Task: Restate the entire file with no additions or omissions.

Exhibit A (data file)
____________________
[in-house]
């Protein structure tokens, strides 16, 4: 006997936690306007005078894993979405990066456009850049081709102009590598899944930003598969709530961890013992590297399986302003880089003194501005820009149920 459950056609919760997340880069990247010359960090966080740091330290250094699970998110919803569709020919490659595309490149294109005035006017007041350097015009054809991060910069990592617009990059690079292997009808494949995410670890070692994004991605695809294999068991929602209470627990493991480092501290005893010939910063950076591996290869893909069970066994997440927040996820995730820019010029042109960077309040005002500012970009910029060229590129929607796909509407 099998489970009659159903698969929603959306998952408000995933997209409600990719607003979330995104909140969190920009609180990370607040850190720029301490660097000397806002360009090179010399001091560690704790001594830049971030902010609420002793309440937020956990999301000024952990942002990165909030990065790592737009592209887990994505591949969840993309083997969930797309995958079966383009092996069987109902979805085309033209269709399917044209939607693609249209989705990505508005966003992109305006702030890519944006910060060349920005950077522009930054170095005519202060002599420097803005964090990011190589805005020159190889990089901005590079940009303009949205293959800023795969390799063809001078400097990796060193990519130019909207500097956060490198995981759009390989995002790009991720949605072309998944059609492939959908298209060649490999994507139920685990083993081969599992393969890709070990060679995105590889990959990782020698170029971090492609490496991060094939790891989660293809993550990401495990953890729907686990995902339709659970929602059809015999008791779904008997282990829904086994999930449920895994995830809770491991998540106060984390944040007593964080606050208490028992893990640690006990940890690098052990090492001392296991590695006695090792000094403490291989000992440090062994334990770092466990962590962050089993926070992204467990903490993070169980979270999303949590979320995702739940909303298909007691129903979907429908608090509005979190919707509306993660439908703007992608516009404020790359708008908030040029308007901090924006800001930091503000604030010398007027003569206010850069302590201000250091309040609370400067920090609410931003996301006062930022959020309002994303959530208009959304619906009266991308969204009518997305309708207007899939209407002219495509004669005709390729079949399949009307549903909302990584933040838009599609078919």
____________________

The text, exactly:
[in-house]
């Protein structure tokens, strides 16, 4: 006997936690306007005078894993979405990066456009850049081709102009590598899944930003598969709530961890013992590297399986302003880089003194501005820009149920 459950056609919760997340880069990247010359960090966080740091330290250094699970998110919803569709020919490659595309490149294109005035006017007041350097015009054809991060910069990592617009990059690079292997009808494949995410670890070692994004991605695809294999068991929602209470627990493991480092501290005893010939910063950076591996290869893909069970066994997440927040996820995730820019010029042109960077309040005002500012970009910029060229590129929607796909509407 099998489970009659159903698969929603959306998952408000995933997209409600990719607003979330995104909140969190920009609180990370607040850190720029301490660097000397806002360009090179010399001091560690704790001594830049971030902010609420002793309440937020956990999301000024952990942002990165909030990065790592737009592209887990994505591949969840993309083997969930797309995958079966383009092996069987109902979805085309033209269709399917044209939607693609249209989705990505508005966003992109305006702030890519944006910060060349920005950077522009930054170095005519202060002599420097803005964090990011190589805005020159190889990089901005590079940009303009949205293959800023795969390799063809001078400097990796060193990519130019909207500097956060490198995981759009390989995002790009991720949605072309998944059609492939959908298209060649490999994507139920685990083993081969599992393969890709070990060679995105590889990959990782020698170029971090492609490496991060094939790891989660293809993550990401495990953890729907686990995902339709659970929602059809015999008791779904008997282990829904086994999930449920895994995830809770491991998540106060984390944040007593964080606050208490028992893990640690006990940890690098052990090492001392296991590695006695090792000094403490291989000992440090062994334990770092466990962590962050089993926070992204467990903490993070169980979270999303949590979320995702739940909303298909007691129903979907429908608090509005979190919707509306993660439908703007992608516009404020790359708008908030040029308007901090924006800001930091503000604030010398007027003569206010850069302590201000250091309040609370400067920090609410931003996301006062930022959020309002994303959530208009959304619906009266991308969204009518997305309708207007899939209407002219495509004669005709390729079949399949009307549903909302990584933040838009599609078919």